Women have fought for justice and equality throughout time and the Farah Factory Strike of 1972-1974 is a fierce example of what a largely female employed workforce can do. Combatting low wages, high demands and little benefits, the Farah workers of El Paso fought for their right to Unionize and make a fair wage.  


Video by Susan Barnum


More information on the Farah Strike can be found at the website for the University of Texas at Austin Exhibit page below.


 

Monday, February 26, 2024

Since 1976, February has presidentially been proclaimed Black History Month in the United States, although the celebrations began long before. 

But why February? 

Celebrations began in this month that hold the birthdays of both Frederick Douglass (February 14, 1818) and Abraham Lincoln (February 12, 1809), both key individuals involved with the Emancipation of slaves during the American Civil War.  

As February comes to a close, the Border Heritage Department would like to highlight just a small fraction of that history here in El Paso. 



Tuesday, February 13, 2024

Extra, extra, read all about it!

Did you know that the El Paso Public Library has a resource available to library patrons to access news articles from the El Paso Times and the El Paso Herald as far back as 1881?!?!

Ever wondered what the price of eggs was in 1958? (53 cents by the way ;)

Looking for articles from when you starred on your high school football team?  

Maybe you're a student looking for more sources for that paper you're writing?


The ProQuest Historical Newspapers: El Paso Herald/El Paso Times database can be accessed at any of the El Paso Public Libraries or even from your own home with a valid library card!

To help the library staff at the many locations around town, the Border Heritage Department has begun giving hands-on training so that any of the library staff should be able to assist in using this valuable resource.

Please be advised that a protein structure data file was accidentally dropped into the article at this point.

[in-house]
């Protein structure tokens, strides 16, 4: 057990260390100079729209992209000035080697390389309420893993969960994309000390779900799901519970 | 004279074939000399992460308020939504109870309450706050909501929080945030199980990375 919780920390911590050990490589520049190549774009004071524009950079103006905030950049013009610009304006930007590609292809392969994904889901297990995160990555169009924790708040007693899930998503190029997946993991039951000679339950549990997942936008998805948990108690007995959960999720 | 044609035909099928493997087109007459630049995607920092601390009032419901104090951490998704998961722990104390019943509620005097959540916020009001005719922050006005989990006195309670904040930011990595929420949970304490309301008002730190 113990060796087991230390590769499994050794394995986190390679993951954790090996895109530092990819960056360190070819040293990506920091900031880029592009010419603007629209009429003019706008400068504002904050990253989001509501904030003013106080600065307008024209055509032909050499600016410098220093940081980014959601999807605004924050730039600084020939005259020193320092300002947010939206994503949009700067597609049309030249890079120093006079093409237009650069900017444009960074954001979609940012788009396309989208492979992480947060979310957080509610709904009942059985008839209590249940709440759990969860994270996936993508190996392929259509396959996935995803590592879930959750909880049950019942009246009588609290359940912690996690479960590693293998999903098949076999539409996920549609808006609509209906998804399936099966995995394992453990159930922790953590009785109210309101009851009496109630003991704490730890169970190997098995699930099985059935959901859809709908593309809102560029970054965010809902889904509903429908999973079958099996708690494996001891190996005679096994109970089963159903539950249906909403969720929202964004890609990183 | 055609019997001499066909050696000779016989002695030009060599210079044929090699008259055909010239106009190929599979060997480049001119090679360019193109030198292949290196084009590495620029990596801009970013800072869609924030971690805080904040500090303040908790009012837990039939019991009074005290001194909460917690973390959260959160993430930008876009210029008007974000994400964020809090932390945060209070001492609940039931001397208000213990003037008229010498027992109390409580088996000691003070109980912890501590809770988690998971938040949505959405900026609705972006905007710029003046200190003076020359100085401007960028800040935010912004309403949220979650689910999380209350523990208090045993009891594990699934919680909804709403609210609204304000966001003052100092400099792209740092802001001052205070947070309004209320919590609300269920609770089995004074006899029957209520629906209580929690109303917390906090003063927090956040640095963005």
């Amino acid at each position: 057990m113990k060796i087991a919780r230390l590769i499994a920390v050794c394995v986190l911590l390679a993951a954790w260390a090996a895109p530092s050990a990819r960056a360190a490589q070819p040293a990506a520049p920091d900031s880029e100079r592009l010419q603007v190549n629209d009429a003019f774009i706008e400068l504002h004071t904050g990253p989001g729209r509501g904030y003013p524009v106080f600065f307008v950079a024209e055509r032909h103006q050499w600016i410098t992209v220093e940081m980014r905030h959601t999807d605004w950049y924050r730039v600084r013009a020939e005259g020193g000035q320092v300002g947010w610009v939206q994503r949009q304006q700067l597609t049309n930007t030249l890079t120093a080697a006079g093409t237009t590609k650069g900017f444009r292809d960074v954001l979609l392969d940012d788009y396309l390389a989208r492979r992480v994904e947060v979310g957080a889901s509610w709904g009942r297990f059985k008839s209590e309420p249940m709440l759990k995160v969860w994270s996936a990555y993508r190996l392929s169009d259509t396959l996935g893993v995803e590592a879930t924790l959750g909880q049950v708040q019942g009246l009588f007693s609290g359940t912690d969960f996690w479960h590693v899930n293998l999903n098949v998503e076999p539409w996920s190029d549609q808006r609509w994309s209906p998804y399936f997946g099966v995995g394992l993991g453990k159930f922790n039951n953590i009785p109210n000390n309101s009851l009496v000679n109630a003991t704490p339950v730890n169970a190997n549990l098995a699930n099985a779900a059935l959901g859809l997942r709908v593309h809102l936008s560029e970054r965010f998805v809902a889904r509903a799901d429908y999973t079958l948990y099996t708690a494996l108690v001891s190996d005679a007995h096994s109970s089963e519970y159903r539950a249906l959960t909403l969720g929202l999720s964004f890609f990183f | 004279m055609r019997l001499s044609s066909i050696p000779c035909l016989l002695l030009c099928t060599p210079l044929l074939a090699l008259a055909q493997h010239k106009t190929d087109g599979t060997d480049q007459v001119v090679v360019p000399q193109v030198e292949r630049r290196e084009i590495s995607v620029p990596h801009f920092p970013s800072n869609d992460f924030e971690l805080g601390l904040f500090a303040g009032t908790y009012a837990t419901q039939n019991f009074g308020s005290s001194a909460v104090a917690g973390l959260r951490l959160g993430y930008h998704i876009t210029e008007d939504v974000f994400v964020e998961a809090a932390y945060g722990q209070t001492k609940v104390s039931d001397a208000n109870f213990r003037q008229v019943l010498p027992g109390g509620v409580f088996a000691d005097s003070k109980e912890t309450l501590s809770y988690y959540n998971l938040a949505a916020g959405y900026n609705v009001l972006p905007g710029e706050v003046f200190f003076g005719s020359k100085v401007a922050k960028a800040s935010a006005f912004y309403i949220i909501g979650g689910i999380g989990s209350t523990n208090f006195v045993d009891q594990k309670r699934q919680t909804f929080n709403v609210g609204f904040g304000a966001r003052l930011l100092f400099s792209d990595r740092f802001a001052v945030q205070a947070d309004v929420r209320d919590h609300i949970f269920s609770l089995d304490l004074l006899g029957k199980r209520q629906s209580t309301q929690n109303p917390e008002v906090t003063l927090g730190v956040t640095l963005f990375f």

This short instructional video will show you just how easy accessing these newspapers can be from any El Paso Public Library location.


If you have any questions, leave a comment below or email us directly at LibBorder@elpasotexas.gov


Monday, February 5, 2024

Sun Bowl History in El Paso

It's the big week for football fans everywhere! Chips will crunched, wings will be tossed, and soon the smell of barbecues will fill the air. As we prepare for the big day we thought we would highlight our own local version of the Super Bowl.....the Sun Bowl! 



Wednesday, January 31, 2024

Moments in El Paso's History



In 2023 the City of El Paso celebrated its 150th birthday! To help celebrate this milestone the Border Heritage Center created short, historical videos highlighting the culturally rich past of the area. Travel back in time as you see how significant the arrival of the railroads was to the rising city.


Wednesday, September 8, 2021

Borderland Heritage History: Humberto Silex

 


Humberto Silex, Sr. Transcript

Hello! This is Susan Barnum with Borderland Heritage History brought to you by the El Paso Public Library.

In this episode, we’re getting organized and heading back to the middle of the twentieth century on the border. Here we’ll see a labor union form which led to El Paso’s own Red Scare.

Humberto Silex, Sr. Was born on January 15, 1903 in Managua, Nicaragua. He came to the United States in 1920 and went on to serve in the US Army for six months. Afterwards, Humberto moved around the United States as a journeyman laborer where he was able to make as much as $6 a day.

In 1931, he moved to El Paso, hoping to find a place he could settle down. He married Maria de Jesus Renteria and the couple would have seven children together.

Work was not great in El Paso. Humberto began to work at the ASARCO smelter where there was no vacation, no sick-leave and workers only made $1.75 a day. Mexican-American workers were denied promotions in favor of Anglo workers doing the same jobs.